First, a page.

In this unique, individual professional development experience, the NTLC Fellow assists with the New Instructor Workshop, helps co-facilitate the SoTL Team program, promotes NTLC events, and meets once a month with the NTLC director to discuss ideas for expanding teaching and learning opportunities across campus. Position responsibilities are fulfilled during the academic year. Fellowships were previously offered during 2016-17 and 2017-18 .
Communities of Practice
A NTLC Community of Practice (CoP) is a year-long program focusing on a topic or issue about enhancing teaching and learning. It is comprised of a group of instructors who come together to explore a topic in which all of the participants have a mutual interest in studying; one that encourages "honest discussion" of some higher education issue.
2018-2019 Communities of Practice:
Applications are closed.
Infusing Diversity Across the Curriculum Project
This project was offered for five years, with 46 instructors transforming their courses with the infusion of multiculturalism and diversity-based content and experiences. Throughout the history of the project, a wealth of course assignments, assessments, and student and faculty learning outcomes were developed. The disciplines of past participants have included: Social Science, Food & Nutrition, Education, Business, Engineering, Human Development and Family Studies, Marketing, Marketing Education, Psychology, Mathematics, English, Philosophy, and many others. This project has reached several hundred students across disciplines and across campus. The Infusing Diversity Across the Curriculum Project was facilitated by two faculty co-investigators, Virginia Lea (2010-17) and Holly Teuber (2010-14) and the Nakatani Teaching and Learning Center's director. It has also been the recipient of the UW System Ann Lydecker Diversity Education Award in 2012. The project was supported by UW System OPID as well as UW-Stout's Chancellor's Office, Provost Office, Diversity Leadership Team, campus Deans, and department chairs.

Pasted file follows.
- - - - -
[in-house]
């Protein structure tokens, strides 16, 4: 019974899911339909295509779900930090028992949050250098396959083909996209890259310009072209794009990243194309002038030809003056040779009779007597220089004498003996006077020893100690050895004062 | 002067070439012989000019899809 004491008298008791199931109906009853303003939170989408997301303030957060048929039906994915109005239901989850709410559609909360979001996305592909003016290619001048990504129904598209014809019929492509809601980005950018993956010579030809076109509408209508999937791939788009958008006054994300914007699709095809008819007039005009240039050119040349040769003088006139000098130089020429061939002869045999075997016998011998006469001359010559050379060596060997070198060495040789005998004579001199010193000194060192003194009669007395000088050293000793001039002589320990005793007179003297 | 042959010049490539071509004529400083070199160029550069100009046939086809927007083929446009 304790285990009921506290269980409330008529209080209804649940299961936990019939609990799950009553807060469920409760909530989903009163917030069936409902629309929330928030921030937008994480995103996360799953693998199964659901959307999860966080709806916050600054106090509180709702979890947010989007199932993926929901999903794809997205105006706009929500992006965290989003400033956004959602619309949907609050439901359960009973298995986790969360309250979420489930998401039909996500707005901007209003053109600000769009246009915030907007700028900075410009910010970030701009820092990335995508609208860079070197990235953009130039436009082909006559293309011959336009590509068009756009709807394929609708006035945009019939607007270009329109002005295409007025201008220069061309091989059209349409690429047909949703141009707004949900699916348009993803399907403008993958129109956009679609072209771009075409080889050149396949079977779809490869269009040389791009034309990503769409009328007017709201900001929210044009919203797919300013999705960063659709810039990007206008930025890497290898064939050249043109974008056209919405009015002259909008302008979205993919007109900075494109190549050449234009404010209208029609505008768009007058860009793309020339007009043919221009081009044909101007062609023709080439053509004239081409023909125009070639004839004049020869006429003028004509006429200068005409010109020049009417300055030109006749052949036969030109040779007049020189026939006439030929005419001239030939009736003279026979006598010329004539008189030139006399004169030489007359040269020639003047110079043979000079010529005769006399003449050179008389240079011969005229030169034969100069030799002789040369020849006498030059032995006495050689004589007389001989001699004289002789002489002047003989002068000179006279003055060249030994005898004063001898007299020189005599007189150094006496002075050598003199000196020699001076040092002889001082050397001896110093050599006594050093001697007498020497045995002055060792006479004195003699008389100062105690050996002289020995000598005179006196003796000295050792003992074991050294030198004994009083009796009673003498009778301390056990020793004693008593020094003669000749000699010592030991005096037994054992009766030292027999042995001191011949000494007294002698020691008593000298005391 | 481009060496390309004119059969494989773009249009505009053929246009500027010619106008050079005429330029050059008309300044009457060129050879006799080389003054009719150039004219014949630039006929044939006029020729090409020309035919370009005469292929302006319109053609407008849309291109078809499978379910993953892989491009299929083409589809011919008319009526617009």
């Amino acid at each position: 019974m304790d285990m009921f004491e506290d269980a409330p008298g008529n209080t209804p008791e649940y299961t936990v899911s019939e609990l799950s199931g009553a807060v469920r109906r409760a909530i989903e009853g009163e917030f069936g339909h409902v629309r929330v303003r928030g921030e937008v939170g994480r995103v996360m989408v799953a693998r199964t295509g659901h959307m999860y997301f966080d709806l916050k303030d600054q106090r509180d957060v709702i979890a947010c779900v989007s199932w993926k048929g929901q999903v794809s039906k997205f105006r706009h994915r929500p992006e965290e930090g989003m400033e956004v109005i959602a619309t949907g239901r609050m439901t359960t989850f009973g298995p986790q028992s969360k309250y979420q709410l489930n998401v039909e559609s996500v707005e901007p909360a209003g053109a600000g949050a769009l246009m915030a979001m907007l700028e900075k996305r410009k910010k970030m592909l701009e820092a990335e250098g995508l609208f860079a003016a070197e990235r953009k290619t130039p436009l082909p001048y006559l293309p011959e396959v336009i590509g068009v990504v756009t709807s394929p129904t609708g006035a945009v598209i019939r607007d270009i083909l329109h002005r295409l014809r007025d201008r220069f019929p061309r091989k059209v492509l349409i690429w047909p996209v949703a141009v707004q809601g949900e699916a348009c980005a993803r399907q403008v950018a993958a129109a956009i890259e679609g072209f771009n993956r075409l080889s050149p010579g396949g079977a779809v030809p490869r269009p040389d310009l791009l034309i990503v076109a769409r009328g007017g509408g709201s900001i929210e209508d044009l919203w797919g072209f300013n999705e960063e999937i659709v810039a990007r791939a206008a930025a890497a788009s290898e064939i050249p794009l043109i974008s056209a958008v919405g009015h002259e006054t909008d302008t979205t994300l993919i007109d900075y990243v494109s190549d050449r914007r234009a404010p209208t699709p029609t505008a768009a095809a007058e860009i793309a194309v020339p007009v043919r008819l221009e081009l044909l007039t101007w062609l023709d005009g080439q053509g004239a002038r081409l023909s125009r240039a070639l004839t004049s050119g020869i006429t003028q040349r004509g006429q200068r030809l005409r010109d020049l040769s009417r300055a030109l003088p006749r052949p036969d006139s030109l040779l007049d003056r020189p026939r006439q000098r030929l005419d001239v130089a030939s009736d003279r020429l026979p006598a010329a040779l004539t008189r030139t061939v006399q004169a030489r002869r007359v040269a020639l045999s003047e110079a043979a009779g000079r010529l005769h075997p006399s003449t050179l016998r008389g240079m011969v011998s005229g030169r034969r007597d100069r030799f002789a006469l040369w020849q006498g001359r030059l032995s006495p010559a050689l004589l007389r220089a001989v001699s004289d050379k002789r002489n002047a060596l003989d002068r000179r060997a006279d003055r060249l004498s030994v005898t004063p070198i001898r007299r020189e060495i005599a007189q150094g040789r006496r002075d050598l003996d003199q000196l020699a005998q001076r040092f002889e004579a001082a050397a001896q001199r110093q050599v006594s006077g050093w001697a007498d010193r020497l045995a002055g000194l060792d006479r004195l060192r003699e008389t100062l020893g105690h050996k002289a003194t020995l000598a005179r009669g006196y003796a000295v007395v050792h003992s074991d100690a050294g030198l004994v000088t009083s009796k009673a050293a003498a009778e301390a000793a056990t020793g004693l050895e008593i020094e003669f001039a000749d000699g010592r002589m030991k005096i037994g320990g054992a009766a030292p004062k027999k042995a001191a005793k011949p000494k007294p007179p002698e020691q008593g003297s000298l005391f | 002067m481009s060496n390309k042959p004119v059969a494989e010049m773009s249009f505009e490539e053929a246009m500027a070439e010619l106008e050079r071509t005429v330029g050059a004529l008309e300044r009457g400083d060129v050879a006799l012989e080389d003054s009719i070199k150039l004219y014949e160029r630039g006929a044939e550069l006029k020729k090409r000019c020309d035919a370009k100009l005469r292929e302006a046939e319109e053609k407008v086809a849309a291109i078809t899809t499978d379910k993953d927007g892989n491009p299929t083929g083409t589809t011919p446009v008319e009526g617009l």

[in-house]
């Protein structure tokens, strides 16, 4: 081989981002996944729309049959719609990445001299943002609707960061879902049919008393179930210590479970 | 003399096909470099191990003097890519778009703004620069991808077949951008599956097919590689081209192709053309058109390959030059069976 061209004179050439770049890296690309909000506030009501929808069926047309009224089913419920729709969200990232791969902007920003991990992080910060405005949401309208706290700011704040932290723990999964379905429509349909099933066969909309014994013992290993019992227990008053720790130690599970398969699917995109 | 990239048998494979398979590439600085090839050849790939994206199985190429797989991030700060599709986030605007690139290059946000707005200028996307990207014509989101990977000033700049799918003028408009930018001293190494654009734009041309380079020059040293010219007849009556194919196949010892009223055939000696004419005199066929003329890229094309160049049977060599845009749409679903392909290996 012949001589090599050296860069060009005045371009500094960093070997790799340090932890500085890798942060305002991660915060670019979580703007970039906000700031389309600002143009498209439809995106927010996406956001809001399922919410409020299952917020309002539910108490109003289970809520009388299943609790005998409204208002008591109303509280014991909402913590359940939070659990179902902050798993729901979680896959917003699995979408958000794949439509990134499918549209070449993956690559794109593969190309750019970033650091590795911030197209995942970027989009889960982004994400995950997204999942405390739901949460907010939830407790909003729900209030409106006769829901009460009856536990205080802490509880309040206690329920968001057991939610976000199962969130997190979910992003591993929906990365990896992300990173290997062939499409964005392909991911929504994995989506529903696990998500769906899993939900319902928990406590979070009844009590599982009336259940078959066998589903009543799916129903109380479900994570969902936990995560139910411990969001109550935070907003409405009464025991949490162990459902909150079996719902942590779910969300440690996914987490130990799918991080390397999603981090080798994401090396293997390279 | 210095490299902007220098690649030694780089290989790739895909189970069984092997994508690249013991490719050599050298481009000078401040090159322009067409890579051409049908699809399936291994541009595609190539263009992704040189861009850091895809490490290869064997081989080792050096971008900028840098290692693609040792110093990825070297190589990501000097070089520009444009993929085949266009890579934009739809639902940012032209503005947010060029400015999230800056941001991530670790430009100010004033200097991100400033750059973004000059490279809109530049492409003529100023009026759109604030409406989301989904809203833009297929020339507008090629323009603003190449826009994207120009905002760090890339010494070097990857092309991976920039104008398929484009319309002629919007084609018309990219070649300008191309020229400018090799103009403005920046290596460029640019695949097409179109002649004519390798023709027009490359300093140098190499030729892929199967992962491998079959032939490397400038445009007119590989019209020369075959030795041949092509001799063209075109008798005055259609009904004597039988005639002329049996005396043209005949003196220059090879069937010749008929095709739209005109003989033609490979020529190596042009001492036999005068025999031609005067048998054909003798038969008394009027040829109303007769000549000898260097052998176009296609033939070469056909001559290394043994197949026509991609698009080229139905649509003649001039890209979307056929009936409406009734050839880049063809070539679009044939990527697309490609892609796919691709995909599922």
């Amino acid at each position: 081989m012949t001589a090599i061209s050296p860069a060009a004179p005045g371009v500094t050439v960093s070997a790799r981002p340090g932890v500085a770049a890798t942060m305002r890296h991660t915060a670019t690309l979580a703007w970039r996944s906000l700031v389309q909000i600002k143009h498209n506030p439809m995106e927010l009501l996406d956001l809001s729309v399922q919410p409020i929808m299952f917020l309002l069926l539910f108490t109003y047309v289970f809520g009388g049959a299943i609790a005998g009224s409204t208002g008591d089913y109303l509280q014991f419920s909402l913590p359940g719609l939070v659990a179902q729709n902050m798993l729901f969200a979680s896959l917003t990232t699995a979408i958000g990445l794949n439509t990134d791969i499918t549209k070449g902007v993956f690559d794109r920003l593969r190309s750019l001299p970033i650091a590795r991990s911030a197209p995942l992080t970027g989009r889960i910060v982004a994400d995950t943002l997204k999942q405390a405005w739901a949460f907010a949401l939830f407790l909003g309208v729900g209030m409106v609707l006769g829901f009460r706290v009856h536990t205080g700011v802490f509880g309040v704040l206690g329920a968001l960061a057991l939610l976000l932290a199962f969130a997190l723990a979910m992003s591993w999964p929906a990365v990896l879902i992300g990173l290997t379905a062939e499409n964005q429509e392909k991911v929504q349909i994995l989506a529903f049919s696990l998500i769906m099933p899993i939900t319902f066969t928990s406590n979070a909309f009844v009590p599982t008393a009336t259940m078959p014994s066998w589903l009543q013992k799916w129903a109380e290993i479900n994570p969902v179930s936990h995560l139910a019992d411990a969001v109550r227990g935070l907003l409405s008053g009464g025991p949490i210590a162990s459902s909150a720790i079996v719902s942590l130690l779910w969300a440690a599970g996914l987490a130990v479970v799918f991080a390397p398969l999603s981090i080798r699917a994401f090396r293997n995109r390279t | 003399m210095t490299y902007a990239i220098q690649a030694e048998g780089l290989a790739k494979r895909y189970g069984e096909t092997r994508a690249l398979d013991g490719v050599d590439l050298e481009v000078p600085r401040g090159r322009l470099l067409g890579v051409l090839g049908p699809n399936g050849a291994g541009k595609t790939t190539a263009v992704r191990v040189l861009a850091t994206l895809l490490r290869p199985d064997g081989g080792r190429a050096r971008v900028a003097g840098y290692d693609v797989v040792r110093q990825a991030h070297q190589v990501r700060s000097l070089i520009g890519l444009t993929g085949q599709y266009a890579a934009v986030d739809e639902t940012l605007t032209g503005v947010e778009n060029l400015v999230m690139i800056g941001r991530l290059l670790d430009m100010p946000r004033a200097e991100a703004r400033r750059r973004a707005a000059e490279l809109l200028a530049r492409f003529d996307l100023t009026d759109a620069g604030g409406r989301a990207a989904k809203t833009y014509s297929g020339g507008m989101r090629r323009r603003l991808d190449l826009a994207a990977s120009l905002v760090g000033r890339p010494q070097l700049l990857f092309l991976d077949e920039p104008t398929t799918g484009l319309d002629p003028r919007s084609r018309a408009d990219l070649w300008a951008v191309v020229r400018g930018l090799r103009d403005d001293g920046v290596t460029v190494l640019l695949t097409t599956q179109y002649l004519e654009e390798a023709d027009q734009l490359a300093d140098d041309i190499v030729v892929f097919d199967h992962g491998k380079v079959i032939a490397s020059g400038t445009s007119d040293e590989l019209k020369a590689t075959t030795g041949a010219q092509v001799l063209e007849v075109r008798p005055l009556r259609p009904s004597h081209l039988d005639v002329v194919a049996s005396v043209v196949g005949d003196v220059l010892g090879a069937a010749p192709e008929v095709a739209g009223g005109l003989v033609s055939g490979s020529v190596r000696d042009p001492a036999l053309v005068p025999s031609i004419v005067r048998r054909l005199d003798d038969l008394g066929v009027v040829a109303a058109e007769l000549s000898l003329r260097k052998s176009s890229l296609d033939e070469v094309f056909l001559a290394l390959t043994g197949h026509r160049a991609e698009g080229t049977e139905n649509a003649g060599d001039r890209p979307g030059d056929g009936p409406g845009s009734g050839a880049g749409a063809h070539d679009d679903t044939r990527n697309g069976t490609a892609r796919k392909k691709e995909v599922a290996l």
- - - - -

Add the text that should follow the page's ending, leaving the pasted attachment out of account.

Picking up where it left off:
SoTL Teams are comprised of 3 to 5 instructors who identify a common teaching question or classroom challenge associated with student learning that they study in a cross-disciplinary collaborative format. They include seasoned and newer colleagues who conduct research using the SoTL research model.
The NTLC's Sharing Communities typically consist of groups of 6-10 instructors who agree to meet three to four times during a semester to investigate a topic, issue or problem related to teaching and learning. The conversations are lively, thought-provoking, and beneficial.
2018-19 Sharing Communities (SC):